This letter prompted an internal assessment by Micrel, dated May 30, in which it was acknowledged that there had been "significant slip" in the development schedule from production releases in June 2002 to February 2003. Also, going forward, Micrel faced additional development costs, reduced estimates for production volumes, and a reasonable chance that the schedule could slip further. Micrel's response to TRW on June 13, 2002, rejected TRW's characterizations of the reasons for the delay, accused TRW of breaching the agreement, and expressed "extreme disappointment" with the drop in the estimated production volumes which it believed were disproportionate to the schedule delays they had experienced. Micrel closed by stating that, absent new forecasts, it would consider the Development Agreement terminated.
In December 2002, Micrel filed a nine-count complaint seeking rescission of the Settlement and Mutual Release Agreement on several grounds, including fraudulent inducement; asserting claims under the 1998 Agreement, including breach of contract; and alleging that TRW breached the 2001 Development and Supply Agreements. TRW answered and asserted its own claims for breach of the 2001 Agreements. TRW filed a motion for partial summary judgment on all of Micrel's claims except for breach of the 2001 Agreements, which was granted in part and denied in part in an order entered August 27, 2003. Although that order is not appealed from, it is of interest that the district court denied summary judgment on the fraudulent inducement claim to allow Micrel further discovery on the issue of whether TRW's estimates were made in good faith, and whether TRW had a good faith intent in 2001 to purchase significant quantities of ASICs from Micrel.
After further discovery had been conducted, TRW renewed its motion for partial summary judgment. On May 17, 2005, the district court concluded that Micrel had not demonstrated a material question of fact for trial on the claim for fraudulent inducement. As discussed below, Micrel appeals from that decision. The remaining claims and counterclaims for breach of the 2001 Development and Supply Agreements were tried before a jury in July 2005. After two weeks of trial, the jury found in favor of TRW and against Micrel and awarded damages to TRW for $9,282,188. Judgment was entered accordingly, and Micrel moved for a new trial arguing that the verdict was against the weight of the evidence, that the instructions were improper and the interrogatories insufficiently specific, and that the damage award was irreconcilable with the evidence at trial. For the reasons set forth in an order entered December 22, 2005, the district court denied Micrel a new trial. This appeal followed.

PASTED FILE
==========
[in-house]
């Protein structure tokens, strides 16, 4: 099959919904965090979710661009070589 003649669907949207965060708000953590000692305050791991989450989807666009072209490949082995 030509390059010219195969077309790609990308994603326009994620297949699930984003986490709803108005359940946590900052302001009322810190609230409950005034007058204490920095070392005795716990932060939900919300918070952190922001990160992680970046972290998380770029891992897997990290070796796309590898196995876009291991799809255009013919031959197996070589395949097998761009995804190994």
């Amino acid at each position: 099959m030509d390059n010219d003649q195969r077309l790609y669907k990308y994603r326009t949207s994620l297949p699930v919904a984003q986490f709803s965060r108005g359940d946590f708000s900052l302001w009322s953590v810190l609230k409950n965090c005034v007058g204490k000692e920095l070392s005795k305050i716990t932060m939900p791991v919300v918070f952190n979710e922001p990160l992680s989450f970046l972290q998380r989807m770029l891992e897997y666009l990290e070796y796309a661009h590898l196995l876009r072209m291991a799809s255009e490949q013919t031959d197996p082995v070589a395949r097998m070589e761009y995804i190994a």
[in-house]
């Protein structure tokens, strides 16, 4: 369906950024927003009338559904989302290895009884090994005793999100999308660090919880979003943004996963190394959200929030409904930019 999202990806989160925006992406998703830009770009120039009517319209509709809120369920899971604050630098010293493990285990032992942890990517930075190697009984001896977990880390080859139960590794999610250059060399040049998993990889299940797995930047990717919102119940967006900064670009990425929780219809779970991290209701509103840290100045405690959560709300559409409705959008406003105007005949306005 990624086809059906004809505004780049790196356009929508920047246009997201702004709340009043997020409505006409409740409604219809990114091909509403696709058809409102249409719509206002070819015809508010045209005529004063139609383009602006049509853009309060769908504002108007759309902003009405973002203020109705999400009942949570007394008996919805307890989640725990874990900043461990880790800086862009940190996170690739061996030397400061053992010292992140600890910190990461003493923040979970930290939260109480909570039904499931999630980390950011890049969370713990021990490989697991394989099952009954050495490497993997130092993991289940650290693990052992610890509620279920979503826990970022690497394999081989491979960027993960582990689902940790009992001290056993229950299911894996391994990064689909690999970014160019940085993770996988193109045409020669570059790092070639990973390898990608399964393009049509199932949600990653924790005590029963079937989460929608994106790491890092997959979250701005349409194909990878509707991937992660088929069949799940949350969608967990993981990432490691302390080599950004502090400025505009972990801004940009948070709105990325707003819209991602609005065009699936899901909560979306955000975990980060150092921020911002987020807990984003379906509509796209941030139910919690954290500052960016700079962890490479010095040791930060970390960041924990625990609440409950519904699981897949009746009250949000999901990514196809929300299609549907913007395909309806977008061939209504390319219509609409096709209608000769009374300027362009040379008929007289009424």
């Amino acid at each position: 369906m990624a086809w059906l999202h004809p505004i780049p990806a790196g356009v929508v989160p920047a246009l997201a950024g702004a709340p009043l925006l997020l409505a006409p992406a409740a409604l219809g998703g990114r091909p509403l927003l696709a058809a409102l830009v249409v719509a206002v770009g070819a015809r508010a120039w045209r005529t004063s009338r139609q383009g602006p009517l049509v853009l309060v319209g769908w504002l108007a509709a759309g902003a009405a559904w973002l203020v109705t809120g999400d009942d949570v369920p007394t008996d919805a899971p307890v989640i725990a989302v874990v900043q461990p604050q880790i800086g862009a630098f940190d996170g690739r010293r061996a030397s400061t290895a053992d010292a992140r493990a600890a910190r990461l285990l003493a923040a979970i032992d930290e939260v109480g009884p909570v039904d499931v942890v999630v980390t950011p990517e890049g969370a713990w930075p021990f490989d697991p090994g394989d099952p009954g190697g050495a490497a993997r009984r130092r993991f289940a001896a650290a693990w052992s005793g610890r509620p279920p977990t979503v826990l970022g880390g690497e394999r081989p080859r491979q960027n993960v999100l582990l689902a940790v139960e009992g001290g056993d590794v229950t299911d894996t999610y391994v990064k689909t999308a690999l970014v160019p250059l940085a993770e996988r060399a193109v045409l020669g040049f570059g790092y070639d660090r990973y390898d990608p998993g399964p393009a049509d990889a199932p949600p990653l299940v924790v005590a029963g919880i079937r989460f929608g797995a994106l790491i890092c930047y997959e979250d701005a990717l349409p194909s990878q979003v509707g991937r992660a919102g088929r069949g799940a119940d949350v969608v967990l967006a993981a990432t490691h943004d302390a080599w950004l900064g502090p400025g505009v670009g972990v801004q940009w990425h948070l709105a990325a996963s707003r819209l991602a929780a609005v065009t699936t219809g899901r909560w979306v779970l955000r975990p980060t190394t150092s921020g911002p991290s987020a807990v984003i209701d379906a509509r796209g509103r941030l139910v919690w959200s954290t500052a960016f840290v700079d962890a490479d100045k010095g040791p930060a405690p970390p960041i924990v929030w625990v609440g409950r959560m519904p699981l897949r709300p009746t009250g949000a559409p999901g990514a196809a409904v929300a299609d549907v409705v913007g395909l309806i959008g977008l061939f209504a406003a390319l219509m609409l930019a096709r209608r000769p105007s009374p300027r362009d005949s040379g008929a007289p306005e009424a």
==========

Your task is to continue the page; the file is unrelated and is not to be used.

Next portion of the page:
A. Fraudulent Inducement
In its first claim of error, Micrel contends that it was error to grant summary judgment to TRW on the claim for rescission of the Settlement and Mutual Release Agreement on the grounds of fraudulent inducement. We review a district court's decision granting summary judgment de novo. Smith v. Ameritech, 129 F.3d 857, 863 (6th Cir. 1997). Summary judgment is appropriate when there are no issues of material fact in dispute and the moving party is entitled to judgment as a matter of law. FED.R.CIV.P. 56(c). In deciding a motion for summary judgment, the court must view the factual evidence and draw all reasonable inferences in favor of the nonmoving party. Matsushita Elec. Indus. Co. v. Zenith Radio Corp., 475 U.S. 574, 587, 106 S.Ct. 1348, 89 L.Ed.2d 538 (1986).
Under Ohio law, a contract procured by fraudulent inducement may be rescinded. When a plaintiff seeks to set aside a written document, clear and convincing evidence of fraud is required. Household Fin. Corp. v. Altenberg, 5 Ohio St.2d 190, 214 N.E.2d 667, 669-70 (1966). To prove fraud or fraudulent inducement, a plaintiff must establish "(1) a false representation concerning a fact or, in the face of a duty to disclose, concealment of a fact, material to the transaction; (2) knowledge of the falsity of the representation or utter disregard for its truthfulness; (3) intent to induce reliance on the representation; (4) justifiable reliance upon the representation under circumstances manifesting a right to rely; and (5) injury proximately caused by the reliance." Lepera v. Fuson, 83 Ohio App.3d 17, 613 N.E.2d 1060, 1063 (1992); see also Cohen v. Lamko, Inc., 10 Ohio St.3d 167, 462 N.E.2d 407, 409 (1984).